Prep Wrists and Fin­gers to Send

Climbing - - SKILLS -

Most climbers know bet­ter than just to jump on their project cold. A thor­ough warm-up in­creases blood flow, muscle flex­i­bil­ity, and body con­trol. (E.g., a 2016 study of hand­ball play­ers by An­der­s­son et al. showed that a com­pre­hen­sive warm-up pro­gram can de­crease in­jury rates by up to 28 per­cent.) In climb­ing, a com­plete warm-up in­cludes four com­po­nents, best per­formed in suc­ces­sion: In­crease blood flow, im­prove mo­bil­ity, tar­get sta­bil­ity, and be­gin climb­ing.

IN­CREASE BLOOD FLOW

Per­form 5–10 min­utes of aer­o­bic ex­er­cise ( jump­ing jacks, a run, ex­er­cise bike, the ap­proach hike, etc.) to el­e­vate your deep-muscle tem­per­a­ture, which makes mus­cles more adapt­able and less likely to strain or tear. A sim­ple guide­line is once you start sweat­ing, your body is warmed up. If you want to be sci­en­tific, warm up with a tar­get heart rate of 50 per­cent of your max—sub­tract your age from 220 and di­vide by two.

IM­PROVE MO­BIL­ITY

Dy­namic stretch­ing—smoothly mov­ing through a full range of mo­tion, spend­ing equal time in each phase—helps im­prove mo­bil­ity prior to climb­ing. Per­form the wrist and fin­ger ex­er­cises on these pages for 6 min­utes, al­ter­nat­ing in 30-sec­ond blocks be­tween the two stretches in each section above.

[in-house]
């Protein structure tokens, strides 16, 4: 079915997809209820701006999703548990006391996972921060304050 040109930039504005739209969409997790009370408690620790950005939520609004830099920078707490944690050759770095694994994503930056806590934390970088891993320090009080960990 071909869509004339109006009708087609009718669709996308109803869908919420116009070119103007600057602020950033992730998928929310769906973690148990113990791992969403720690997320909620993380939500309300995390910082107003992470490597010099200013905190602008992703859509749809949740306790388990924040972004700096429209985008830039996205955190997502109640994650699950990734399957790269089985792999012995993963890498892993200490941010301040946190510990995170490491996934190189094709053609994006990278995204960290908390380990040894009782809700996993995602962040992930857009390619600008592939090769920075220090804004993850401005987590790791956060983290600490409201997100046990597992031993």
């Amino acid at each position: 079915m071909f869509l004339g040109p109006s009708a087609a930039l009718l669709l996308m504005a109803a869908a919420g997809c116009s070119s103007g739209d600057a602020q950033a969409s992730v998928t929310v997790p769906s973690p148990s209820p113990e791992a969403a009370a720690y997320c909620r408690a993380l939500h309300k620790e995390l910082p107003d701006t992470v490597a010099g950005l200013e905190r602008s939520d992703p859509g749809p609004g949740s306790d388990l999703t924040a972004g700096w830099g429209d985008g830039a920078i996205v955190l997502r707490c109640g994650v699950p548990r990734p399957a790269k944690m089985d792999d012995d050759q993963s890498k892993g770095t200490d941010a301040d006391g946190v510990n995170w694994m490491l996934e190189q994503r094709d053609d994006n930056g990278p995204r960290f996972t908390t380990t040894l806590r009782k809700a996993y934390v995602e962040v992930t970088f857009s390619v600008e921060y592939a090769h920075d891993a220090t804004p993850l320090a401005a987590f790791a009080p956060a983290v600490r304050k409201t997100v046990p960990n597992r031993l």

TAR­GET STA­BIL­ITY

The fore­arm and fin­gers con­tain two types of ma­jor muscle groups: Flex­ors on the palm side, and ex­ten­sors on the back. Climb­ing overde­vel­ops the flex­ors, which can lead to overuse in­juries and weak­ness of the ex­ten­sors, which help to sta­bi­lize the wrist and fin­gers. Given this im­bal­ance, it’s im­por­tant that we ac­ti­vate the ex­ten­sors prior to climb­ing. To ac­ti­vate a muscle, you need to main­tain a sus­tained pres­sure against light re­sis­tance. This en­cour­ages a brain-body con­nec­tion to “wake up” the tar­geted muscle. (Note: You can also cus­tomize time spent on ei­ther Mo­bil­ity or Sta­bil­ity. E.g., if you have stiff mus­cles and lim­ited flex­i­bil­ity, do 4 min­utes of mo­bil­ity stretches and 2 min­utes of sta­bil­ity ex­er­cises—or vice versa if you have loose joints and ex­ces­sive flex­i­bil­ity.)

BE­GIN CLIMB­ING

Af­ter you com­plete the first three steps of your warm-up, be­gin climb­ing grad­u­ally, with “high vol­ume/low in­ten­sity,” and progress into “low vol­ume/high in­ten­sity”—this lets the mus­cles, ten­dons, and ner­vous sys­tem adapt to the pro­gres­sive de­mands of climb­ing harder. I recommend start­ing with two to three (high vol­ume) eas­ier climbs three num­bers be­low your con­sis­tent up­per grade (low in­ten­sity). For ex­am­ple, if you climb 5.11, warm-up on 5.8s; if you boul­der V5, warm-up on V2s. This is also a great time to fo­cus on tech­nique. Hone your foot­work, limit the ten­dency to over­grip, and fo­cus on fluid body move­ment. Slowly be­gin to de­crease the vol­ume to one to two climbs of slightly higher in­ten­sity un­til you’re ready to hop on your project.

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